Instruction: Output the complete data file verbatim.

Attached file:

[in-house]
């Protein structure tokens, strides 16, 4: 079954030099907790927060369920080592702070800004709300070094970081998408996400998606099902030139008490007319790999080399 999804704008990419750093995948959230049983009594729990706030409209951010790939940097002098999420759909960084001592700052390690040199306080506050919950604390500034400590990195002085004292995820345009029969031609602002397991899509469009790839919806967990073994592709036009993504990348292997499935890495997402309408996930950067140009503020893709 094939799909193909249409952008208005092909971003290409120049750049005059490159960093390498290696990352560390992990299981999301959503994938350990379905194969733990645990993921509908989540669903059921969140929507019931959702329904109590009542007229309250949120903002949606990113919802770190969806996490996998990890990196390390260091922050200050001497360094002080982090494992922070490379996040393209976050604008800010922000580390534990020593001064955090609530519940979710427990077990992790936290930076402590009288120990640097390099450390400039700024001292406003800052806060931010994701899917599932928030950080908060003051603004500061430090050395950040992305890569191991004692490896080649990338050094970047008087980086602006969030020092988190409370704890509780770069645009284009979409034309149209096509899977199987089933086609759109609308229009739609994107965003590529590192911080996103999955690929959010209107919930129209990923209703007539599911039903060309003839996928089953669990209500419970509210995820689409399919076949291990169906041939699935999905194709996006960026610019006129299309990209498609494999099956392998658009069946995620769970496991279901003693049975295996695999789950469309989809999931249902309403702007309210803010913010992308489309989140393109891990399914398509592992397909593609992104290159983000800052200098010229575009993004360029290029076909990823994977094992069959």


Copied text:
[in-house]
């Protein structure tokens, strides 16, 4: 079954030099907790927060369920080592702070800004709300070094970081998408996400998606099902030139008490007319790999080399 999804704008990419750093995948959230049983009594729990706030409209951010790939940097002098999420759909960084001592700052390690040199306080506050919950604390500034400590990195002085004292995820345009029969031609602002397991899509469009790839919806967990073994592709036009993504990348292997499935890495997402309408996930950067140009503020893709 094939799909193909249409952008208005092909971003290409120049750049005059490159960093390498290696990352560390992990299981999301959503994938350990379905194969733990645990993921509908989540669903059921969140929507019931959702329904109590009542007229309250949120903002949606990113919802770190969806996490996998990890990196390390260091922050200050001497360094002080982090494992922070490379996040393209976050604008800010922000580390534990020593001064955090609530519940979710427990077990992790936290930076402590009288120990640097390099450390400039700024001292406003800052806060931010994701899917599932928030950080908060003051603004500061430090050395950040992305890569191991004692490896080649990338050094970047008087980086602006969030020092988190409370704890509780770069645009284009979409034309149209096509899977199987089933086609759109609308229009739609994107965003590529590192911080996103999955690929959010209107919930129209990923209703007539599911039903060309003839996928089953669990209500419970509210995820689409399919076949291990169906041939699935999905194709996006960026610019006129299309990209498609494999099956392998658009069946995620769970496991279901003693049975295996695999789950469309989809999931249902309403702007309210803010913010992308489309989140393109891990399914398509592992397909593609992104290159983000800052200098010229575009993004360029290029076909990823994977094992069959």